April 24, 2018
Scientists funded by the Lupus Research Alliance may have discovered why patients with lupus are at risk for heart disease. Most recently, at the National Institute of Arthritis and Musculoskeletal and Skin Diseases, Dr. Mariana Kaplan and colleagues found that abnormal immune system cells are damaging patients’ arteries. Published in the journal JCI Insight, these findings provide more evidence for current research of experimental drugs that target these cells to potentially protect people with lupus from heart attacks and strokes.
Heart disease is the leading killer in the U.S., but patients with lupus are particularly vulnerable. Young women with lupus are 50 times more likely to die of a heart attack than are young women who don’t have lupus, for example. Why lupus increases the susceptibility to heart disease has remained unanswered.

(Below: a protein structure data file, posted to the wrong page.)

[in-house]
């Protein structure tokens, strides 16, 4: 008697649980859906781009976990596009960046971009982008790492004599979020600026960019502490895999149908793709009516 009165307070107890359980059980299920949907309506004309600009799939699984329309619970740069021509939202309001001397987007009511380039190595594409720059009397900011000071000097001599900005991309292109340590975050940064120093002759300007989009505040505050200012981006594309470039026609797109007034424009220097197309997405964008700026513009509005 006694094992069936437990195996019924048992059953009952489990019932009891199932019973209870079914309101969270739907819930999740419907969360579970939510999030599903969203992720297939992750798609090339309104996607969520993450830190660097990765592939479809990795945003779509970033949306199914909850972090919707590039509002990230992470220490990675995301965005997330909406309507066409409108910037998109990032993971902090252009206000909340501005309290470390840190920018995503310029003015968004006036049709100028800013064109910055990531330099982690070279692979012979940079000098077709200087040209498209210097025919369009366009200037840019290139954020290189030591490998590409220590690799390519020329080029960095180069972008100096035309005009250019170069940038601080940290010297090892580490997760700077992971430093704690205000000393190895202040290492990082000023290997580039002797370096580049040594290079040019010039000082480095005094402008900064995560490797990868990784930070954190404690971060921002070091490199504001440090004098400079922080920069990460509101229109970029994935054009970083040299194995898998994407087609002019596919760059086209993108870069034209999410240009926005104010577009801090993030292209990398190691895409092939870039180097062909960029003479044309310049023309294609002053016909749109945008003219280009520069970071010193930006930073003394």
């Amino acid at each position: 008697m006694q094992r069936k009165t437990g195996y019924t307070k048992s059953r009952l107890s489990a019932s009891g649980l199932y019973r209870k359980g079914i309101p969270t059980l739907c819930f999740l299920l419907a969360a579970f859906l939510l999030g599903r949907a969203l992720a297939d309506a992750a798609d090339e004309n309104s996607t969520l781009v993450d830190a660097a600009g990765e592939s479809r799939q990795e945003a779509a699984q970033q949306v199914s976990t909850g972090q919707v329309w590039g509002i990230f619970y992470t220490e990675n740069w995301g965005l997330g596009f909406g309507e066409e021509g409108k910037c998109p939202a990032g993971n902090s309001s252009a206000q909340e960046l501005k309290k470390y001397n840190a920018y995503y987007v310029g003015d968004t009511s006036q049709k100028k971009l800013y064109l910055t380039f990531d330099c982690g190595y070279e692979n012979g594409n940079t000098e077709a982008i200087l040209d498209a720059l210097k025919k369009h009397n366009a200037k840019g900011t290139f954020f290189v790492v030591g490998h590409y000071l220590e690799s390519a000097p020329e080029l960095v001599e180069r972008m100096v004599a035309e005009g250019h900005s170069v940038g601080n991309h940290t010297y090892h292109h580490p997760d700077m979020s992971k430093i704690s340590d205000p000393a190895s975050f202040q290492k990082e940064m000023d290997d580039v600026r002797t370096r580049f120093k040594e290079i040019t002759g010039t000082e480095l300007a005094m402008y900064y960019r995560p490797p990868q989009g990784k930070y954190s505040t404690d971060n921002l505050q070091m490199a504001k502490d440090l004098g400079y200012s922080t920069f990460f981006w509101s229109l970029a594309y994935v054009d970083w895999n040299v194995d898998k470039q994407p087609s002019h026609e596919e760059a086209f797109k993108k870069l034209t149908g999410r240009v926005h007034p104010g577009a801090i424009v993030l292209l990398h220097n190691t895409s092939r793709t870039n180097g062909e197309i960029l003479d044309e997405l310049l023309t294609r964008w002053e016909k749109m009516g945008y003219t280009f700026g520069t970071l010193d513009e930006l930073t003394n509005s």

Dr. Kaplan and her colleagues suspected that immune system cells known as neutrophils are responsible for causing the artery injuries that lead to heart disease. Neutrophils are a type of white blood cell that normally help fight off infections. But in patients with lupus some of these cells may instead become harmful and trigger inflammation of the blood vessels.
To test their idea, the scientists first used whole-body scans and measures of blood vessel health to give patients an arterial checkup. Compared with the blood vessels of people who don’t have the illness, the arteries of patients with lupus were in worse shape. Their arteries were more likely to be stiff, inflamed and contain fatty buildup known as plaque. These changes to the arteries can cause blockages that that hinder blood flow which can lead to heart attacks or strokes.
The researchers’ analysis of neutrophils from the patients implicated the cells in this arterial damage. Patients with more of the abnormal, harmful neutrophils had more plaque. When the researchers analyzed the activity of certain genes in blood cells from the lupus patients, they found further evidence that the “bad” neutrophils were injuring the patients’ blood vessels.
“Our findings, suggest that, in the future, lupus patients could benefit from the development of compounds that alter abnormal neutrophil behavior,” noted Dr. Kaplan.